Killing Spree

Eric Elliott sits in an Oklahoma prison, far away from his family in Ohio. He will spend the rest of his life behind bars, thanks to a two-week odyssey of death and mayhem that began on August 15, 1994 when he met Louis E. Gilbert.
 
Elliott was a troubled young man, but until he met Gilbert, he wasn’t violent. Interestingly, the same could be said about Gilbert. He was a petty thief and ex-con, but had never been trigger-happy until he hooked up with Elliott.
 
The 16-year-old Elliott and the 22-year-old Gilbert met in Newcomerstown, Ohio, birthplace of astronaut Neil Armstrong, but while Armstrong would go on to explore the heavens, Elliott and Gilbert managed only to create a bit of hell on earth.
 
Few people in Newcomerstown liked Gilbert, and few were surprised when he was arrested after his killing spree. They speculated that Elliott tolerated Gilbert because he could buy alcohol.
 
It all started the day Gilbert was released from an Ohio prison for stealing a boat. For some reason, they decided to steal a car and it was all downhill from there.
 
Their first victim was 79-year-old Ruth Lucille Loader of Newcomerstown, who had the car the two men needed to get out of town. Gilbert admitted later on that he shot and killed the 82-pound cancer survivor, whose body was never found despite a massive search by friends and the law enforcement community.
 
Lucy and her late husband had lived in the 12-room farm house on the outskirts of Newcomerstown for more than 50 years and had raised four children there.
 
Her Buick turned up two weeks later, stuck in the mud in Calloway County, Missouri. Like so many other killers, they had followed America’s sewer pipe — I-70 — westward, stopping to wreak havoc and bringing senseless death along for the ride.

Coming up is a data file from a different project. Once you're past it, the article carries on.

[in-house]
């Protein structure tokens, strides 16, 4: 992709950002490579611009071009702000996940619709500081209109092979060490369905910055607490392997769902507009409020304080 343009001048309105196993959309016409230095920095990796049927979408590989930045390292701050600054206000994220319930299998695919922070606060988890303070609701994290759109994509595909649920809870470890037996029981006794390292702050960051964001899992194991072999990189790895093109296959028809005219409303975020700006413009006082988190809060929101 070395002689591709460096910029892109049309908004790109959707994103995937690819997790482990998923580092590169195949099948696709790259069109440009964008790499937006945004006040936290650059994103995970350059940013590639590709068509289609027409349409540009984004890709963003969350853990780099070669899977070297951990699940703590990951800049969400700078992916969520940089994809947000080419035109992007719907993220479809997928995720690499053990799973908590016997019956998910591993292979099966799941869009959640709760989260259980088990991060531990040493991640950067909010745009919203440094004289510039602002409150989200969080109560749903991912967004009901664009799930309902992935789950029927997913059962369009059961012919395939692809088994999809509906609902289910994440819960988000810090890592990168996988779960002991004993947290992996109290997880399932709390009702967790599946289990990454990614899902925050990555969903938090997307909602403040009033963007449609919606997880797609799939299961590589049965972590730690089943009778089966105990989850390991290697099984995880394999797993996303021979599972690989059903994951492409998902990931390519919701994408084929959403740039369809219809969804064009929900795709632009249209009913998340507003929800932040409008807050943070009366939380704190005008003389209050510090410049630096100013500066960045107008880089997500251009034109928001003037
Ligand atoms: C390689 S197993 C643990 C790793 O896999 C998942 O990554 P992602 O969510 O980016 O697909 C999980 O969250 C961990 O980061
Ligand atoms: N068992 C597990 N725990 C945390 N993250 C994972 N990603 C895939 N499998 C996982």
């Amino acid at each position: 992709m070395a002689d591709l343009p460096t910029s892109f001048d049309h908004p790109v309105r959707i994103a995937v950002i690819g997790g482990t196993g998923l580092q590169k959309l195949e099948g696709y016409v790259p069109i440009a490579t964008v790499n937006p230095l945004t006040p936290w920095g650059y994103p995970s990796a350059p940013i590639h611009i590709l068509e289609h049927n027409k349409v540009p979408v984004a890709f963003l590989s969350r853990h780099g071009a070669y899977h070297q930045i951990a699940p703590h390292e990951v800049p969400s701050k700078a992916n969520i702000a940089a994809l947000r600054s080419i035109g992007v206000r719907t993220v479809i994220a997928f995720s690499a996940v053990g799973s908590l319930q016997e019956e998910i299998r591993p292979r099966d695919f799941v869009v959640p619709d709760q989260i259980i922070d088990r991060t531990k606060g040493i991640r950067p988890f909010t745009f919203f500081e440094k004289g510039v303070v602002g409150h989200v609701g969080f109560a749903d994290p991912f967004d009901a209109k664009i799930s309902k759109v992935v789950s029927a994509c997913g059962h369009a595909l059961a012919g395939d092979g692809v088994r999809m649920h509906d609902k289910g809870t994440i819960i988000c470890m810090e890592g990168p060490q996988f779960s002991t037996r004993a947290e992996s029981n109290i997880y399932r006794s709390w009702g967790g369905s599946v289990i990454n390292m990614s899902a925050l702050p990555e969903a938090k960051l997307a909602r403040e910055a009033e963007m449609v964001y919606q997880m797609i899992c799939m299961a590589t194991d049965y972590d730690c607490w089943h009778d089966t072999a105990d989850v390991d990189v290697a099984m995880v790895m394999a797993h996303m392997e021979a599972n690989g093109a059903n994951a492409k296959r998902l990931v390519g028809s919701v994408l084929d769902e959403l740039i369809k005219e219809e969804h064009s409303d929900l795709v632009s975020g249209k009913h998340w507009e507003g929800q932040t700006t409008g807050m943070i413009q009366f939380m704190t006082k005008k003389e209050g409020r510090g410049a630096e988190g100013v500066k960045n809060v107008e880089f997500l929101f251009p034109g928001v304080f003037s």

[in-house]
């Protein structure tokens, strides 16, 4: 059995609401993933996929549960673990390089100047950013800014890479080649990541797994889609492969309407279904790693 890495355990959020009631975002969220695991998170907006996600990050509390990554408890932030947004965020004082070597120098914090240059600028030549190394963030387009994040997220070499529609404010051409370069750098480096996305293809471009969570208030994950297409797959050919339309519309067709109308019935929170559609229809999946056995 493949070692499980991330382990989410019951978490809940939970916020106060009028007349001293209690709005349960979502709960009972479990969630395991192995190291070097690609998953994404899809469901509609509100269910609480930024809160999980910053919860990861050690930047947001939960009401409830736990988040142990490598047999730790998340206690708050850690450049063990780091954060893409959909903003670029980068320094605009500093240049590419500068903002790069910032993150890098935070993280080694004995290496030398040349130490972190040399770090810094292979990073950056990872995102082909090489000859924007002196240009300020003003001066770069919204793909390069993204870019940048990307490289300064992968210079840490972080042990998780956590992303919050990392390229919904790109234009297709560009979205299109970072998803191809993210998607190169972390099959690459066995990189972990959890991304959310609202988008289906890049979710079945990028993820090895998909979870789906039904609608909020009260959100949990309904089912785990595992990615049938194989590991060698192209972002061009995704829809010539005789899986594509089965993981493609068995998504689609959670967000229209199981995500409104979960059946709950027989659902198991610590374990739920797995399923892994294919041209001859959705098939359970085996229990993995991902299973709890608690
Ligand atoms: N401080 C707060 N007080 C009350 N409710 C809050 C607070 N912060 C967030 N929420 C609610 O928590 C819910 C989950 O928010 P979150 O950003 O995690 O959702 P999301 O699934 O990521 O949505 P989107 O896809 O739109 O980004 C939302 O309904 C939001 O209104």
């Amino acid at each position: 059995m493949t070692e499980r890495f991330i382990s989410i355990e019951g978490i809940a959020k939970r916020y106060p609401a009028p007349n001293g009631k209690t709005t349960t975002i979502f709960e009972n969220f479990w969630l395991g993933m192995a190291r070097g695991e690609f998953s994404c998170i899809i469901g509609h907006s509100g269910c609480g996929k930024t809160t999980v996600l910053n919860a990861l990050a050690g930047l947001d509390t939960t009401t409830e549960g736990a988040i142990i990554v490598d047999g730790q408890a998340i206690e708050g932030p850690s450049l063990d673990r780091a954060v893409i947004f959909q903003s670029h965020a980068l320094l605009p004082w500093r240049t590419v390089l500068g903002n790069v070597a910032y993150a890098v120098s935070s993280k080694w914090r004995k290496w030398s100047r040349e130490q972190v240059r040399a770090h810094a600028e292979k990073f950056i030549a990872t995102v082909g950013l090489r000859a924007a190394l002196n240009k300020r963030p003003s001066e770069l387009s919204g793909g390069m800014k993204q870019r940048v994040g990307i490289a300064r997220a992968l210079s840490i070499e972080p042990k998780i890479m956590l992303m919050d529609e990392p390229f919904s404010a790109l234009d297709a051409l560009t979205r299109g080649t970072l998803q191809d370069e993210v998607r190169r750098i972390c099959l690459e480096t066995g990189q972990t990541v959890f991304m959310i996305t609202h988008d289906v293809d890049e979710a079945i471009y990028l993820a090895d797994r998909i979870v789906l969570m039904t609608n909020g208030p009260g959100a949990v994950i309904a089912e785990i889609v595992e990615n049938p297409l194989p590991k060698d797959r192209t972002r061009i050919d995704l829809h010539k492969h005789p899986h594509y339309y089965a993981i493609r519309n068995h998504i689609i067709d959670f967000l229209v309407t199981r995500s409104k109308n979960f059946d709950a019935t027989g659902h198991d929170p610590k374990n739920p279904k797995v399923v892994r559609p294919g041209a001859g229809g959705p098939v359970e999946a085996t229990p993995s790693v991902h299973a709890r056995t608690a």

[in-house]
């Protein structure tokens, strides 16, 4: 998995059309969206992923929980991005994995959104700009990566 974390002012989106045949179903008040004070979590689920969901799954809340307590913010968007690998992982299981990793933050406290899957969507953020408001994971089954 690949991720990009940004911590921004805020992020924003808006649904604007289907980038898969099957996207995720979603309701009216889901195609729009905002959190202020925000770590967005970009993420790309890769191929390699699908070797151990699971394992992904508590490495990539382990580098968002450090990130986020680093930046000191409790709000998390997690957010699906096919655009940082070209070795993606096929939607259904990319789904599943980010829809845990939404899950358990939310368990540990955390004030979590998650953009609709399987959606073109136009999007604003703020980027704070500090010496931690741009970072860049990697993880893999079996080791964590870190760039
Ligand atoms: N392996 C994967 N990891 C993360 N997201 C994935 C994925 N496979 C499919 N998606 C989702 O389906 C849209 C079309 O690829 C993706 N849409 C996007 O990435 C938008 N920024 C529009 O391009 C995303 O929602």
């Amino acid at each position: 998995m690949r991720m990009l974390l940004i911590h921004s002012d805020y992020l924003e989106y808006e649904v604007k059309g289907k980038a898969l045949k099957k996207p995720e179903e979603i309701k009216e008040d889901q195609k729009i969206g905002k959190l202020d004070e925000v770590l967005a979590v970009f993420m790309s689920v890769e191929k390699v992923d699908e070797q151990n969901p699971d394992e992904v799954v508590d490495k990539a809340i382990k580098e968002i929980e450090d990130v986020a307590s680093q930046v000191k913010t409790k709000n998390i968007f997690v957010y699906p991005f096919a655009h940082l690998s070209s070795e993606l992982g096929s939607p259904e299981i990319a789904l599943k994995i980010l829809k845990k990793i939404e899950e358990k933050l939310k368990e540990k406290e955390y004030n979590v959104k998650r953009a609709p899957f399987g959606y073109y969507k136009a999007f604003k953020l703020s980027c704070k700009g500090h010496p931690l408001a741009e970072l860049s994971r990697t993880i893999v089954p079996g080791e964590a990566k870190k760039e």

Elliott and Gilbert abandoned Lucy’s Buick and started walking, eventually stopping at the home of William F. Brewer, age 86, and Flossie Mae Brewer, age 75. After talking with the couple for a half-hour, they forced the couple into the basement of their farmhouse, shot both of them three times in the head, and stole their car, cash, and rifles.
 
The murderers left behind the children of the Brewers, who wondered why two able-bodied young men had to kill when it was just as easy to steal from the elderly couple. William’s cane was found next to his body. A walker was waiting upstairs where he left it. Flossie’s hands had been tied with a phone cord.
 
“They had no reason for what they done,” the son who discovered his parents dead in their basement told a reporter. “It was just plain orneriness. They just had no pity.”
 
With California as their goal, the killers headed out again, turning south toward Oklahoma and another date with death.
 
They ended up at Lake Stanley Draper near Norman, Oklahoma where they met Roxy Lynn Ruddell, a 37-year-old unarmed security guard who watched over a marina and whose job perks included all the fishing she wanted to do. She had been married a little over two years when she was murdered, and was working the night-time security guard job to help realize a lifelong dream.
 
Roxy wanted to own a horse ranch one day, and she had a pickup truck the killers wanted. They took it and kidnapped her as they continued their spree. She was shot and her body was dumped a short time later. A motocross rider waiting for his friends to catch up with him found Roxy’s body alongside a trail near the lake.
 
After finding the body, the bikers headed toward the ranger station, but the Brewers’ abandoned car blocked the trail’s exit.
 
louisgilbertGilbert and Elliott were headed further west with police from three states now on their trail.
 
Two days after Roxy was killed, Gilbert and Elliott were sleeping in a culvert outside Santa Fe, N.M., when state police acting on a tip found them. Two rifles, a shotgun and a pistol were found at their campsite.
 
Family, friends and police from Ohio, Missouri and Oklahoma all wanted a piece of the pair. If it was up to Elliott and Gilbert, they would have opted to head back to Ohio, where they had the best chance of staying alive.
 
In the end, Oklahoma got the first shot at them. Gilbert received the death penalty and Elliott was sentenced to life in prison without parole.
 
Gilbert’s 73 IQ wasn’t low enough to save him from a date with the needle, nor was the fact that his father liked to beat him with a two-by-four. He was executed in 2003.
 
Elliott has never offered any assistance in locating Lucy’s body.